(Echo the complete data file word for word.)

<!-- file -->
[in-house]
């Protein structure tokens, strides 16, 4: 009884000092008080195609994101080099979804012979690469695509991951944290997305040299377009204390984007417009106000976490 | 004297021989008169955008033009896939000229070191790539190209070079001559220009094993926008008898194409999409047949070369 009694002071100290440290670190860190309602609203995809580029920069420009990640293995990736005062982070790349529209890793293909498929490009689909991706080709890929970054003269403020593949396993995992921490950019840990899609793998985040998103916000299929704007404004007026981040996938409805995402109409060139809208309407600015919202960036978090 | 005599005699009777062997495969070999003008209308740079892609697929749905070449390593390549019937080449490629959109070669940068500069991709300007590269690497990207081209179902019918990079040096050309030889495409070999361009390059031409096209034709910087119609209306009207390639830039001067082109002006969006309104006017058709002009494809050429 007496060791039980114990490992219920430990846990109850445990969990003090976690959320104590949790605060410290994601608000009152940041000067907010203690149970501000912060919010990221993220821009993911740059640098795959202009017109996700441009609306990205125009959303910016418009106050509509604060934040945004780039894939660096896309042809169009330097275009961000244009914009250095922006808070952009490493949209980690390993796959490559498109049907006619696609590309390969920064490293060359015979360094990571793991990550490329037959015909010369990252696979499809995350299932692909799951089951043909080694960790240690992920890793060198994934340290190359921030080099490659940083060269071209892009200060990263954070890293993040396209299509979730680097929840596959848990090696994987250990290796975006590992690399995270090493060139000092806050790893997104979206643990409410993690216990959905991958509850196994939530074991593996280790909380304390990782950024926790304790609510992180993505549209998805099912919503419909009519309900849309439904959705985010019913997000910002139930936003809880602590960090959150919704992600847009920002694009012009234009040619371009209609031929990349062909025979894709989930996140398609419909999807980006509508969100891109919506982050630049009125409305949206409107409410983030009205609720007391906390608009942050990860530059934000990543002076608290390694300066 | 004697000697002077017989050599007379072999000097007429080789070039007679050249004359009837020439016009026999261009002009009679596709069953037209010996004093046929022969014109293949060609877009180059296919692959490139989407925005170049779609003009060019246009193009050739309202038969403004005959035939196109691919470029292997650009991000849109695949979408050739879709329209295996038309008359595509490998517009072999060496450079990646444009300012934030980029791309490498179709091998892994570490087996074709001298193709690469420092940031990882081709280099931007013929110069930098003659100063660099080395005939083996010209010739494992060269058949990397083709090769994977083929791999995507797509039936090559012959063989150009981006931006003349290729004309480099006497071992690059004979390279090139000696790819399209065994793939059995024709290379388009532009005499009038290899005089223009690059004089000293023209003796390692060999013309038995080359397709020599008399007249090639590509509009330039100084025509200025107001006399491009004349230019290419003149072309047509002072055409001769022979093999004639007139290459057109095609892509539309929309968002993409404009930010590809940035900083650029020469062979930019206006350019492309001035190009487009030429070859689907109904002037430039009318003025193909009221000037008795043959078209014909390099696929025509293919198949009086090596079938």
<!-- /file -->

[in-house]
């Protein structure tokens, strides 16, 4: 009884000092008080195609994101080099979804012979690469695509991951944290997305040299377009204390984007417009106000976490 | 004297021989008169955008033009896939000229070191790539190209070079001559220009094993926008008898194409999409047949070369 009694002071100290440290670190860190309602609203995809580029920069420009990640293995990736005062982070790349529209890793293909498929490009689909991706080709890929970054003269403020593949396993995992921490950019840990899609793998985040998103916000299929704007404004007026981040996938409805995402109409060139809208309407600015919202960036978090 | 005599005699009777062997495969070999003008209308740079892609697929749905070449390593390549019937080449490629959109070669940068500069991709300007590269690497990207081209179902019918990079040096050309030889495409070999361009390059031409096209034709910087119609209306009207390639830039001067082109002006969006309104006017058709002009494809050429 007496060791039980114990490992219920430990846990109850445990969990003090976690959320104590949790605060410290994601608000009152940041000067907010203690149970501000912060919010990221993220821009993911740059640098795959202009017109996700441009609306990205125009959303910016418009106050509509604060934040945004780039894939660096896309042809169009330097275009961000244009914009250095922006808070952009490493949209980690390993796959490559498109049907006619696609590309390969920064490293060359015979360094990571793991990550490329037959015909010369990252696979499809995350299932692909799951089951043909080694960790240690992920890793060198994934340290190359921030080099490659940083060269071209892009200060990263954070890293993040396209299509979730680097929840596959848990090696994987250990290796975006590992690399995270090493060139000092806050790893997104979206643990409410993690216990959905991958509850196994939530074991593996280790909380304390990782950024926790304790609510992180993505549209998805099912919503419909009519309900849309439904959705985010019913997000910002139930936003809880602590960090959150919704992600847009920002694009012009234009040619371009209609031929990349062909025979894709989930996140398609419909999807980006509508969100891109919506982050630049009125409305949206409107409410983030009205609720007391906390608009942050990860530059934000990543002076608290390694300066 | 004697000697002077017989050599007379072999000097007429080789070039007679050249004359009837020439016009026999261009002009009679596709069953037209010996004093046929022969014109293949060609877009180059296919692959490139989407925005170049779609003009060019246009193009050739309202038969403004005959035939196109691919470029292997650009991000849109695949979408050739879709329209295996038309008359595509490998517009072999060496450079990646444009300012934030980029791309490498179709091998892994570490087996074709001298193709690469420092940031990882081709280099931007013929110069930098003659100063660099080395005939083996010209010739494992060269058949990397083709090769994977083929791999995507797509039936090559012959063989150009981006931006003349290729004309480099006497071992690059004979390279090139000696790819399209065994793939059995024709290379388009532009005499009038290899005089223009690059004089000293023209003796390692060999013309038995080359397709020599008399007249090639590509509009330039100084025509200025107001006399491009004349230019290419003149072309047509002072055409001769022979093999004639007139290459057109095609892509539309929309968002993409404009930010590809940035900083650029020469062979930019206006350019492309001035190009487009030429070859689907109904002037430039009318003025193909009221000037008795043959078209014909390099696929025509293919198949009086090596079938």